Mesopotamia and Egypt
By: Jessenia Carranza
Egypt and Mesopotamia are similar because they share the same concept of having a single rule, although Egypt is a theocracy and Mesopotamia is a monarchy; and both are divided into social classes, the difference being that women in Egypt have more right than Mesopotamia.
Mesopotamia and Egypt are both based upon a single ruler. The Akkedians, for example, had king Sargen, who formed the first empire; or even Hammurabi….
Egypt developed around the Nile River, while Mesopotamia developed between the Tigris and Euphrates rivers. Egypt and Mesopotamia grew into complex civilizations. Politically, both Egypt and Mesopotamia had a government with one main ruler, but Egypt had a centralized government with a pharaoh, while Mesopotamia had a decentralized government with a king. Socially, both civilizations were patriarchal, but Egypt was more lenient towards women while Mesopotamia was stricter. The political and social….
September 24, 2012
Compare and Contrast Essay
Egypt and Mesopotamia were the first river valley civilizations in 3500 B.C.E. They were both similar intellectually, because they both developed written language, and a similar alphabet. They were also similar religiously, because they both were polytheistic and believed their gods ruled them. Mesopotamia and Egypt were different with their achievements, because over time they gained knowledge of things that helped their civilizations….
systems of Mesopotamia and Egypt have many similarities and differences. They vary in the way of how their kingdoms changed over time. However they are the same in their rulers.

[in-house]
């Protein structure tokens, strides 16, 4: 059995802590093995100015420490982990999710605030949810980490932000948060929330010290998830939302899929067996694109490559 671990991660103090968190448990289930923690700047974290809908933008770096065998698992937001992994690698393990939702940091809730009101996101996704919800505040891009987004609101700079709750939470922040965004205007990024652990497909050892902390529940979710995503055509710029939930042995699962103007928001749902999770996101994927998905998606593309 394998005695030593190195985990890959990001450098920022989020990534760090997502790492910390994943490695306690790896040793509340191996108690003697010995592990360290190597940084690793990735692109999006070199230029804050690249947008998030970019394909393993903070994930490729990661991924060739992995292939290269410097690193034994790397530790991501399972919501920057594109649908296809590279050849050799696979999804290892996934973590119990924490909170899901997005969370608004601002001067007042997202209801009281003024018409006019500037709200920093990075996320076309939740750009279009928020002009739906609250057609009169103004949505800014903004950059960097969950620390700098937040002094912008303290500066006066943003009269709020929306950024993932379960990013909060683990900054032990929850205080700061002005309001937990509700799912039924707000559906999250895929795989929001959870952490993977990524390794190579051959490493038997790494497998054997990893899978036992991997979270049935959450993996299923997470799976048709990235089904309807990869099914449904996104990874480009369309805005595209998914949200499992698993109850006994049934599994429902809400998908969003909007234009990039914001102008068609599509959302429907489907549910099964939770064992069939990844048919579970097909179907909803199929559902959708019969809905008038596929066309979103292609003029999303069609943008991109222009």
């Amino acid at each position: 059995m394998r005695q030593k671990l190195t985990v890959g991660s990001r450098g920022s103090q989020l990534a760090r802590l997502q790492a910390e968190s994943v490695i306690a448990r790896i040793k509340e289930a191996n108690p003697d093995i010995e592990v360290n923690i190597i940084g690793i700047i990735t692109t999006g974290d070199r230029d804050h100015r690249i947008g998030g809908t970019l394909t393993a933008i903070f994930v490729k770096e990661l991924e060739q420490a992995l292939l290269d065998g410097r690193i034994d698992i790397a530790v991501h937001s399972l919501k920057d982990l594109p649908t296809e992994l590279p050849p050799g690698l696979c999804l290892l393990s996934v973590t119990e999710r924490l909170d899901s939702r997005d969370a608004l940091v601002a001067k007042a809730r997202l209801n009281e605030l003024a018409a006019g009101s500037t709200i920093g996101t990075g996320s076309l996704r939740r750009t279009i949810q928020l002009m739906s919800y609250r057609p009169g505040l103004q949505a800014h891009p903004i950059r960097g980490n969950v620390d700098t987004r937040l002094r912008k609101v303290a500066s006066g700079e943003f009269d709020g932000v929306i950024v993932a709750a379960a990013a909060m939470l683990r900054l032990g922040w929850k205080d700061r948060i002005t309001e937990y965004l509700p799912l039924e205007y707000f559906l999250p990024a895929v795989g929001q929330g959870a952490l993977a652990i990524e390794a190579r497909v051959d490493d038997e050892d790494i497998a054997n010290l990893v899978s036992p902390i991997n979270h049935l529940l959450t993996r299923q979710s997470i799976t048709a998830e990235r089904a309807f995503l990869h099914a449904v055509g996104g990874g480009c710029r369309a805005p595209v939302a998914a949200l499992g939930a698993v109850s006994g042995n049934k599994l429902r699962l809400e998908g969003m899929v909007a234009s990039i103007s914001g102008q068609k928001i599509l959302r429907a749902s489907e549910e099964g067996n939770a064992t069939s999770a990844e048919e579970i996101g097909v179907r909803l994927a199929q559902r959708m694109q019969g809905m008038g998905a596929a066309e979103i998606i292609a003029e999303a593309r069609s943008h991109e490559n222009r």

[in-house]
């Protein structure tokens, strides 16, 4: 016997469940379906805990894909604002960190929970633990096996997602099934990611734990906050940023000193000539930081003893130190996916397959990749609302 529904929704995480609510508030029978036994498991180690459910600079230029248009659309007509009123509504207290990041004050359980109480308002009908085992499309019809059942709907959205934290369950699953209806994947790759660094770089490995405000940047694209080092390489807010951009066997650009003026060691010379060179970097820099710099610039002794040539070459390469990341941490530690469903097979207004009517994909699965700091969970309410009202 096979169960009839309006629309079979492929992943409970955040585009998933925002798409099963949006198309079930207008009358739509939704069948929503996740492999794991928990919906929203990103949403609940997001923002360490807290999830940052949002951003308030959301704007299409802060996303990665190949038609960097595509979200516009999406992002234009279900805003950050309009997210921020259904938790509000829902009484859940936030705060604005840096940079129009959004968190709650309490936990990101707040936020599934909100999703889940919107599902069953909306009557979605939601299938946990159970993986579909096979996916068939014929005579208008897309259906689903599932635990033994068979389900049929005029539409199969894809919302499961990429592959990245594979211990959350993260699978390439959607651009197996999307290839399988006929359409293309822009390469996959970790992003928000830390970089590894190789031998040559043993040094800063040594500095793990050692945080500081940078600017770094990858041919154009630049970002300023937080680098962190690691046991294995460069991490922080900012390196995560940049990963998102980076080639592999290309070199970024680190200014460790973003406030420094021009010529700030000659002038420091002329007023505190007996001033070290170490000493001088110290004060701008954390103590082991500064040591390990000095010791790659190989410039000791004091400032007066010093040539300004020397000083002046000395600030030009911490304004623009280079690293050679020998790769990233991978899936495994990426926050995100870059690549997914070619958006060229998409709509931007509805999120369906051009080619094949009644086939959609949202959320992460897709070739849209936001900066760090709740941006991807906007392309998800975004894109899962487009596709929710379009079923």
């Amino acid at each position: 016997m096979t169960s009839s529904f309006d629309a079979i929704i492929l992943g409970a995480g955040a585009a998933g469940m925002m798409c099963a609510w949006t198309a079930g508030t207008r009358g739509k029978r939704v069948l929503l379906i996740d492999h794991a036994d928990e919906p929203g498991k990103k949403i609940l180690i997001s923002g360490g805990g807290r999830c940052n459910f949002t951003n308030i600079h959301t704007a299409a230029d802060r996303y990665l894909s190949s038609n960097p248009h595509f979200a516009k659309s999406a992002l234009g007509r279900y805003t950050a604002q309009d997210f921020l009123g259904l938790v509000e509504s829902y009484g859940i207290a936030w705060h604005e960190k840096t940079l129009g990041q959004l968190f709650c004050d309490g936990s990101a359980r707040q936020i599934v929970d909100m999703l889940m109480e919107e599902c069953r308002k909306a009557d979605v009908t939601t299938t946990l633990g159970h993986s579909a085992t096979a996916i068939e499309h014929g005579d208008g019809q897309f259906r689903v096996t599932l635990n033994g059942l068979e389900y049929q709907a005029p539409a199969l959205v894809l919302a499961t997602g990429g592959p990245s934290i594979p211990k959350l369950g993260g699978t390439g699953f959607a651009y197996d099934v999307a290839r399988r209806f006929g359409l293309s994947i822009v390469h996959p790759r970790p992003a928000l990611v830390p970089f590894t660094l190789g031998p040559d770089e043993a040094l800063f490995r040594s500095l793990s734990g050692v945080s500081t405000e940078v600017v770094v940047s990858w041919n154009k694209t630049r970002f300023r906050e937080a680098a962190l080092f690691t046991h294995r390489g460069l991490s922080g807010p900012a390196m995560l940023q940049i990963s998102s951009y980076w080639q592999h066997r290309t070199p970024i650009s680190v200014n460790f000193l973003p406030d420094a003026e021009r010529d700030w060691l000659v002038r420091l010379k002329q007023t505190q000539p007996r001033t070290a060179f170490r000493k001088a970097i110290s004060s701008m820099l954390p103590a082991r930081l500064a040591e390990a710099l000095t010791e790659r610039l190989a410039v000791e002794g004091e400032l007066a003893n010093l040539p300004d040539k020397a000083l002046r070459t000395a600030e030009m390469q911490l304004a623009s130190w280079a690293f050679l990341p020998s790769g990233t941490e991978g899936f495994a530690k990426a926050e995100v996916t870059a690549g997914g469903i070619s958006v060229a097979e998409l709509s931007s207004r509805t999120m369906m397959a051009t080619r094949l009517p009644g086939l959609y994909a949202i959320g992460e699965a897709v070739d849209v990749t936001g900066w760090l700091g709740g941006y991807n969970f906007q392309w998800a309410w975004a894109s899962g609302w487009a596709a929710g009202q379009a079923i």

In both Mesopotamia and Egypt they were ruled by kings. How they got to be ruled by a king are different. Mesopotamia was at first ruled by a priest, but the farmers began warring over land. So military leaders tool over as kings. While the Egyptians always had a king.
One difference between Mesopotamia and Egypt is the….
World Civilization 110-29
21 September 2006
Compare and Contrast: Mesopotamia and Egypt
In the time of the agricultural age, two civilizations arose out of the plenteous food and raging waters. These two early civilizations were Mesopotamia and Egypt. Although many similarities can be drawn between the two, they each proved to be very different from each other in social, political, and religious systems as well as their stability and defeat.
One factor they did have in….
The compare and contrast for Mesopotamia and Egypt. The Mesopotamians and Egytians had many things in alike and unalike. From Ruleings to the building and much more.
They both made buildings with similarities and diffrences. Some were the temples they made. They were for religious belief. The Eumerians made holds with walls, while Egypt had villages.They both also had water sourses near by.
The religion had alike and diffrent ideas. Both had rulers who were related to religiouse beliefs. While….
From 3500-1500 BCE, Mesopotamia and Egypt emerged as two of the first river- valley civilizations. Although they came to be around the same time, they became different in their cultural aspects, such as universal views and classes, and economies due to differences in commerce.
Both Mesopotamia and Egypt have different universal views, which then affected their culture. The Tigris and Euphrates rivers of Mesopotamia have unpredictable flood patterns. This affected their view of the universe because….